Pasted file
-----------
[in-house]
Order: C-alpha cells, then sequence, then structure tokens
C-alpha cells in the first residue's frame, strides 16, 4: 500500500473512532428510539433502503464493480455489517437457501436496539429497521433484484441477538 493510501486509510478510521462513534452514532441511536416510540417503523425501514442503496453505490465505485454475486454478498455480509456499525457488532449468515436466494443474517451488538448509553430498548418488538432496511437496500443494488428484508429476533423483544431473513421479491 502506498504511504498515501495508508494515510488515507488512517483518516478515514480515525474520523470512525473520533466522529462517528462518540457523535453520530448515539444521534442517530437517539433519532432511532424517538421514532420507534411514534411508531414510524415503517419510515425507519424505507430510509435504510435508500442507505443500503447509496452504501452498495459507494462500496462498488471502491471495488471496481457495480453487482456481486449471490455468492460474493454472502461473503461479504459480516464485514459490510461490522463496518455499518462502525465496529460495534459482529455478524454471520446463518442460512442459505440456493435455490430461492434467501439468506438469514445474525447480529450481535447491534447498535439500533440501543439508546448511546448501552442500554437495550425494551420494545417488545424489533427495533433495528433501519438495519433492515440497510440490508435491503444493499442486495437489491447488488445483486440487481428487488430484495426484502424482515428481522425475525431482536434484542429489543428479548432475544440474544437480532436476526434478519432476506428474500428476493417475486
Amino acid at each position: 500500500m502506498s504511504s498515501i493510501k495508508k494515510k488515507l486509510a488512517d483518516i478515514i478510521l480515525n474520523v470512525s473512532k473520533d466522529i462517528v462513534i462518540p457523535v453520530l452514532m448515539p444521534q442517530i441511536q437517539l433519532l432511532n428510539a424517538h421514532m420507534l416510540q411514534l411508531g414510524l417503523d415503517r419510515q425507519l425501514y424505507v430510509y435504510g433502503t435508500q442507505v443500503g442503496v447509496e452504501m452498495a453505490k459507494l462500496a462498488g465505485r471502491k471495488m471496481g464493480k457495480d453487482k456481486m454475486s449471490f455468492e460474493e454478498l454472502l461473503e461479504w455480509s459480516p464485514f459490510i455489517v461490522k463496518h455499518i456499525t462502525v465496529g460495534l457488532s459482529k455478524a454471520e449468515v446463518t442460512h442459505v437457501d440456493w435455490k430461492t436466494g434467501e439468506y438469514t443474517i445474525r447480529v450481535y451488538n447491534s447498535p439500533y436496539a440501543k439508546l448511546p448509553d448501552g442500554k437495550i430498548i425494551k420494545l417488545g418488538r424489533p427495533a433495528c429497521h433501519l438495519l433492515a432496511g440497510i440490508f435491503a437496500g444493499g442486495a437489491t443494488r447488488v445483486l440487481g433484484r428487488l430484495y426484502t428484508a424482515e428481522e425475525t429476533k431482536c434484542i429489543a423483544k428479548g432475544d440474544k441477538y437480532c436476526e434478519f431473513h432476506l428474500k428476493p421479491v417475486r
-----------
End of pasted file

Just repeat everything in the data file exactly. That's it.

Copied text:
[in-house]
Order: C-alpha cells, then sequence, then structure tokens
C-alpha cells in the first residue's frame, strides 16, 4: 500500500473512532428510539433502503464493480455489517437457501436496539429497521433484484441477538 493510501486509510478510521462513534452514532441511536416510540417503523425501514442503496453505490465505485454475486454478498455480509456499525457488532449468515436466494443474517451488538448509553430498548418488538432496511437496500443494488428484508429476533423483544431473513421479491 502506498504511504498515501495508508494515510488515507488512517483518516478515514480515525474520523470512525473520533466522529462517528462518540457523535453520530448515539444521534442517530437517539433519532432511532424517538421514532420507534411514534411508531414510524415503517419510515425507519424505507430510509435504510435508500442507505443500503447509496452504501452498495459507494462500496462498488471502491471495488471496481457495480453487482456481486449471490455468492460474493454472502461473503461479504459480516464485514459490510461490522463496518455499518462502525465496529460495534459482529455478524454471520446463518442460512442459505440456493435455490430461492434467501439468506438469514445474525447480529450481535447491534447498535439500533440501543439508546448511546448501552442500554437495550425494551420494545417488545424489533427495533433495528433501519438495519433492515440497510440490508435491503444493499442486495437489491447488488445483486440487481428487488430484495426484502424482515428481522425475525431482536434484542429489543428479548432475544440474544437480532436476526434478519432476506428474500428476493417475486
Amino acid at each position: 500500500m502506498s504511504s498515501i493510501k495508508k494515510k488515507l486509510a488512517d483518516i478515514i478510521l480515525n474520523v470512525s473512532k473520533d466522529i462517528v462513534i462518540p457523535v453520530l452514532m448515539p444521534q442517530i441511536q437517539l433519532l432511532n428510539a424517538h421514532m420507534l416510540q411514534l411508531g414510524l417503523d415503517r419510515q425507519l425501514y424505507v430510509y435504510g433502503t435508500q442507505v443500503g442503496v447509496e452504501m452498495a453505490k459507494l462500496a462498488g465505485r471502491k471495488m471496481g464493480k457495480d453487482k456481486m454475486s449471490f455468492e460474493e454478498l454472502l461473503e461479504w455480509s459480516p464485514f459490510i455489517v461490522k463496518h455499518i456499525t462502525v465496529g460495534l457488532s459482529k455478524a454471520e449468515v446463518t442460512h442459505v437457501d440456493w435455490k430461492t436466494g434467501e439468506y438469514t443474517i445474525r447480529v450481535y451488538n447491534s447498535p439500533y436496539a440501543k439508546l448511546p448509553d448501552g442500554k437495550i430498548i425494551k420494545l417488545g418488538r424489533p427495533a433495528c429497521h433501519l438495519l433492515a432496511g440497510i440490508f435491503a437496500g444493499g442486495a437489491t443494488r447488488v445483486l440487481g433484484r428487488l430484495y426484502t428484508a424482515e428481522e425475525t429476533k431482536c434484542i429489543a423483544k428479548g432475544d440474544k441477538y437480532c436476526e434478519f431473513h432476506l428474500k428476493p421479491v417475486r